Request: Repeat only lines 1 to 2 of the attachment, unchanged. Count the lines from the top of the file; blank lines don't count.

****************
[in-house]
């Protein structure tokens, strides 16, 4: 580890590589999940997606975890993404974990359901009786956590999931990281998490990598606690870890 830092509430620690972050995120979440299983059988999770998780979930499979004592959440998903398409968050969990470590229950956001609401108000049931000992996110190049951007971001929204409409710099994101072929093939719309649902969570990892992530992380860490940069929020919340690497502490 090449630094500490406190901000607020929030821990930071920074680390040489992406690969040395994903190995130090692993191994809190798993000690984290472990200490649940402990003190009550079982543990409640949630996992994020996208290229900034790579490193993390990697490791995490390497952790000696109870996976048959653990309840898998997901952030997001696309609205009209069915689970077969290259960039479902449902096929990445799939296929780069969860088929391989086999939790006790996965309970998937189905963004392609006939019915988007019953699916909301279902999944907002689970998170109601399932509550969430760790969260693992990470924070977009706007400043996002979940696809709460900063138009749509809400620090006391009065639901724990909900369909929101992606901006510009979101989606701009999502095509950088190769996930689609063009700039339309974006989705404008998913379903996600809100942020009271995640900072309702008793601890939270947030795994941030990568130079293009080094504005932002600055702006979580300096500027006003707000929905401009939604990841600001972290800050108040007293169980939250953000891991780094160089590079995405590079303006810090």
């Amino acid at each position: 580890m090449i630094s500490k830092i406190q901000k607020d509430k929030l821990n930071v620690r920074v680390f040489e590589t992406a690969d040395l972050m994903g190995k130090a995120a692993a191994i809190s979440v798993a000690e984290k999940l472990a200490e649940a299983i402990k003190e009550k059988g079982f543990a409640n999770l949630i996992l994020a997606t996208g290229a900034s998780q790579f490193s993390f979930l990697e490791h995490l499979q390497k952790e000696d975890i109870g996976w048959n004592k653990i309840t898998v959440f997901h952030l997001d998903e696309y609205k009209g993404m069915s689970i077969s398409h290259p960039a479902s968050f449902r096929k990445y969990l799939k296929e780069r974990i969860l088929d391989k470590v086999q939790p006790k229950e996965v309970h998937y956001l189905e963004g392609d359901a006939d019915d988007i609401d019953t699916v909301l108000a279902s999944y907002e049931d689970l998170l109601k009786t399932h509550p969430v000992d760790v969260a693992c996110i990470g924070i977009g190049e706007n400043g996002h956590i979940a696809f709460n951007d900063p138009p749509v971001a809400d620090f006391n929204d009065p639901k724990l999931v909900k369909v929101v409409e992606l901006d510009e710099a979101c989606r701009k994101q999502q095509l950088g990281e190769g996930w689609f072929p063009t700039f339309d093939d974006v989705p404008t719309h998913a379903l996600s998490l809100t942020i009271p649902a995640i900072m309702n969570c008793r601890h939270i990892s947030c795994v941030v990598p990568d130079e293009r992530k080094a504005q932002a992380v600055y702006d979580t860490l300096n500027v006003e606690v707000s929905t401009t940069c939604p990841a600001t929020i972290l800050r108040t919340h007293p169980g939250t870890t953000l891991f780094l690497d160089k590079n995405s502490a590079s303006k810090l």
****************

[in-house]
């Protein structure tokens, strides 16, 4: 580890590589999940997606975890993404974990359901009786956590999931990281998490990598606690870890 830092509430620690972050995120979440299983059988999770998780979930499979004592959440998903398409968050969990470590229950956001609401108000049931000992996110190049951007971001929204409409710099994101072929093939719309649902969570990892992530992380860490940069929020919340690497502490 090449630094500490406190901000607020929030821990930071920074680390040489992406690969040395994903190995130090692993191994809190798993000690984290472990200490649940402990003190009550079982543990409640949630996992994020996208290229900034790579490193993390990697490791995490390497952790000696109870996976048959653990309840898998997901952030997001696309609205009209069915689970077969290259960039479902449902096929990445799939296929780069969860088929391989086999939790006790996965309970998937189905963004392609006939019915988007019953699916909301279902999944907002689970998170109601399932509550969430760790969260693992990470924070977009706007400043996002979940696809709460900063138009749509809400620090006391009065639901724990909900369909929101992606901006510009979101989606701009999502095509950088190769996930689609063009700039339309974006989705404008998913379903996600809100942020009271995640900072309702008793601890939270947030795994941030990568130079293009080094504005932002600055702006979580300096500027006003707000929905401009939604990841600001972290800050108040007293169980939250953000891991780094160089590079995405590079303006810090």